Brandywine Zoo director says goodbye to the animals after 36 years

By Amy Cherry 8:33am, April 29, 2013
WDEL's Amy Cherry spends one of Nancy Falasco's last days on the job with her.
The longtime director of the Brandywine Zoo is retiring after nearly four decades on the job.

WDEL's Amy Cherry spent one of her last days at the zoo with her.

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"Pretty boy, you're a pretty boy," coos Nancy Falasco, who talks to all of the animals like they're newborn babies.

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She's spoken in that friendly voice to her furry friends for the past 36 years. She walks me through the zoo and points at the bobcat, but I don't see him.

"There she is right up there, straight up in the hay pile, looking like a little rock. Squeaky! Pretty girl, pretty girl," she says.

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She says most people don't spend enough time at the exhibit, and she urges each zookeeper to point out the animals to visitors.

Others like the tiger are hard to miss. Falasco says they work hard to make the animals not feel like their lives are stuck in a cage.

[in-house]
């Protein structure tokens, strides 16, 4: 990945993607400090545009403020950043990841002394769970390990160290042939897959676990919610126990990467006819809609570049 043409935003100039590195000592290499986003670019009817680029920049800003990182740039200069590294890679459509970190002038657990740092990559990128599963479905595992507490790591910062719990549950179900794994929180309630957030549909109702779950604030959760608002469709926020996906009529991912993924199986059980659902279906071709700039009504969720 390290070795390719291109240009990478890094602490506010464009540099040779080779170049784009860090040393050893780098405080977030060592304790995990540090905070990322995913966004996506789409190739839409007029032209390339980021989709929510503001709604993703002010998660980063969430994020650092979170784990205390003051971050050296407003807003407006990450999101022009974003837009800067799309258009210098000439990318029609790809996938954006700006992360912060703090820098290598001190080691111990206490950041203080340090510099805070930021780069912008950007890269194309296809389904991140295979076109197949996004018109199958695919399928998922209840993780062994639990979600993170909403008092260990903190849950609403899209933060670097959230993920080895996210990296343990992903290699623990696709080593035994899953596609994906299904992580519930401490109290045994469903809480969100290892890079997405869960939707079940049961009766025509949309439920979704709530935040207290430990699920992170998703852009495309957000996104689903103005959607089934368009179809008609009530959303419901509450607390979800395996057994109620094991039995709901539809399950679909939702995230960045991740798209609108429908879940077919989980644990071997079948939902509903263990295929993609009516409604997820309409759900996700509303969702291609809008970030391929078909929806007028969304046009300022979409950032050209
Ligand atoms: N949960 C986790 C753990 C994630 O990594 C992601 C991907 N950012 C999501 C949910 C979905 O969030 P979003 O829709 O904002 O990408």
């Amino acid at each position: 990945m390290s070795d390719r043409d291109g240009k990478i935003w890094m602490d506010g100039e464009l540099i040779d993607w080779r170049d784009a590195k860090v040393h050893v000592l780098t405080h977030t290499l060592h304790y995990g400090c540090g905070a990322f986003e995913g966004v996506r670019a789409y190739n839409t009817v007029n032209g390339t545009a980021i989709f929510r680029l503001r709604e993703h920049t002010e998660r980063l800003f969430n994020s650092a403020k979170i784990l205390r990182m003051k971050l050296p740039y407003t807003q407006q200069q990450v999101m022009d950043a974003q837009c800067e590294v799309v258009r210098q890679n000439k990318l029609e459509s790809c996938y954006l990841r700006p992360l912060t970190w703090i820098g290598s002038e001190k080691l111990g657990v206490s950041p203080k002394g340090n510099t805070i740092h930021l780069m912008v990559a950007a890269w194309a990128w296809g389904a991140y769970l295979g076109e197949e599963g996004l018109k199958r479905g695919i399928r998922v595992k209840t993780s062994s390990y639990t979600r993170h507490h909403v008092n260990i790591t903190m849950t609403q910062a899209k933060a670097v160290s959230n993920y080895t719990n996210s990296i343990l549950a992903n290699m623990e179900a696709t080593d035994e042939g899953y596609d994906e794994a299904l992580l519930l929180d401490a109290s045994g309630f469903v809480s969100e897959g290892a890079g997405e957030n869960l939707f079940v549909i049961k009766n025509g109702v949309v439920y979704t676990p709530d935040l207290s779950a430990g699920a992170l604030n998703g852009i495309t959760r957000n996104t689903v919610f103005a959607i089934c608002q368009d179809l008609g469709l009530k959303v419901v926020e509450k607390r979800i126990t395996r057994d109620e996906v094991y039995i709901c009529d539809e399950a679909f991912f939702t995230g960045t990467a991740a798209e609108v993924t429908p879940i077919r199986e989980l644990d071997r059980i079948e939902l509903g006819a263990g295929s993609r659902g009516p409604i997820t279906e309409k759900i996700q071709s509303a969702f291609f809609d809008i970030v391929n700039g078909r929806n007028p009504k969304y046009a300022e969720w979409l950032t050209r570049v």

"She has to hunt for all this food, which is fun, and she likes food," says Falasco, who explains the exhibit is reminiscent of her wildlife, "she is foraging."

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As she walks down the winded path between exhibits on a sunny, brisk day, you can tell she'll miss this place.

"They all recognize me, know who I am and respond to me because I'm the good guy," she laughs," because I never do anything wrong to 'em."

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After 36 years, Falasco has earned that good rep with the animals. She believes they understand her.

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Falasco says she just knew it was time to retire and now she plans to just "goof around."

She wants to spend more time with her family. But what about her family of animals?

"My favorites are the tiger, and the capybara, and serval over here, the clouded leopard, otters, and the monkeys and sloths, now I'm going to list 'em all, so all of 'em really are," she says with a smile.

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She imagines the animals will miss her--just like she'll miss them, but she says being a zoo director is a tough, 24/7 job.

"It's part of my life. It's part of my family's life. So it will be hard, very hard to do, but it's going to be OK," she says.

"You're going to miss that phone ringing," I joked.

"Maybe not that so much," she laughs.

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She's got two black labs and two cats at home--a kind of mini zoo.

"Not as big as it used to be, but then I always had a zoo, so we'll see what happens to me when I get home," she laughs.

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Her last day is April 30th. A new zoo director hasn't yet been named.

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